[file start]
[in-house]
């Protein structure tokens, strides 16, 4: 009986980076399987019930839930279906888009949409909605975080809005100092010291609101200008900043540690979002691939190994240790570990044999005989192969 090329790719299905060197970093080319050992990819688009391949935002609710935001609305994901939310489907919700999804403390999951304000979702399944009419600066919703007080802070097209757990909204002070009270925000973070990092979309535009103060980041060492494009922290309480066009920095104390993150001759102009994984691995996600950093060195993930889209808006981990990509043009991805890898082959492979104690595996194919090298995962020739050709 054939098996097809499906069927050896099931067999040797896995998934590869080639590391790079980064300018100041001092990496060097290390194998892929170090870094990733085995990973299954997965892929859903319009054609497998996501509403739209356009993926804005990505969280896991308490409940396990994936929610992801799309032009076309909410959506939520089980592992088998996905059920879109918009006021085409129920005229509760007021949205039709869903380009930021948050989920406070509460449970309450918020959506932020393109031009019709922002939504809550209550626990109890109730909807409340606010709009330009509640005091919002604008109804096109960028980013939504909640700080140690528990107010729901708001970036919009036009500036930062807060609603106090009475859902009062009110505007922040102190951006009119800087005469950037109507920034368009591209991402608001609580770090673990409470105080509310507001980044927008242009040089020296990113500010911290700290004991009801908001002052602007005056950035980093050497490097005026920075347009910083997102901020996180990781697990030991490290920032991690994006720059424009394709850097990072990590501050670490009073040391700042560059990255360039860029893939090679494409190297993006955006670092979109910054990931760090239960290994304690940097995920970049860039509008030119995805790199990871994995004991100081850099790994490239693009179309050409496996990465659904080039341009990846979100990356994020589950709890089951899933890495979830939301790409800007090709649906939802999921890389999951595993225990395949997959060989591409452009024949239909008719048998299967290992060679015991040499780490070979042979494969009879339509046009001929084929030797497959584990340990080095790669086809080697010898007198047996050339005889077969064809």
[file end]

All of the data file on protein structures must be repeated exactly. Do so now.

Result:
[in-house]
């Protein structure tokens, strides 16, 4: 009986980076399987019930839930279906888009949409909605975080809005100092010291609101200008900043540690979002691939190994240790570990044999005989192969 090329790719299905060197970093080319050992990819688009391949935002609710935001609305994901939310489907919700999804403390999951304000979702399944009419600066919703007080802070097209757990909204002070009270925000973070990092979309535009103060980041060492494009922290309480066009920095104390993150001759102009994984691995996600950093060195993930889209808006981990990509043009991805890898082959492979104690595996194919090298995962020739050709 054939098996097809499906069927050896099931067999040797896995998934590869080639590391790079980064300018100041001092990496060097290390194998892929170090870094990733085995990973299954997965892929859903319009054609497998996501509403739209356009993926804005990505969280896991308490409940396990994936929610992801799309032009076309909410959506939520089980592992088998996905059920879109918009006021085409129920005229509760007021949205039709869903380009930021948050989920406070509460449970309450918020959506932020393109031009019709922002939504809550209550626990109890109730909807409340606010709009330009509640005091919002604008109804096109960028980013939504909640700080140690528990107010729901708001970036919009036009500036930062807060609603106090009475859902009062009110505007922040102190951006009119800087005469950037109507920034368009591209991402608001609580770090673990409470105080509310507001980044927008242009040089020296990113500010911290700290004991009801908001002052602007005056950035980093050497490097005026920075347009910083997102901020996180990781697990030991490290920032991690994006720059424009394709850097990072990590501050670490009073040391700042560059990255360039860029893939090679494409190297993006955006670092979109910054990931760090239960290994304690940097995920970049860039509008030119995805790199990871994995004991100081850099790994490239693009179309050409496996990465659904080039341009990846979100990356994020589950709890089951899933890495979830939301790409800007090709649906939802999921890389999951595993225990395949997959060989591409452009024949239909008719048998299967290992060679015991040499780490070979042979494969009879339509046009001929084929030797497959584990340990080095790669086809080697010898007198047996050339005889077969064809």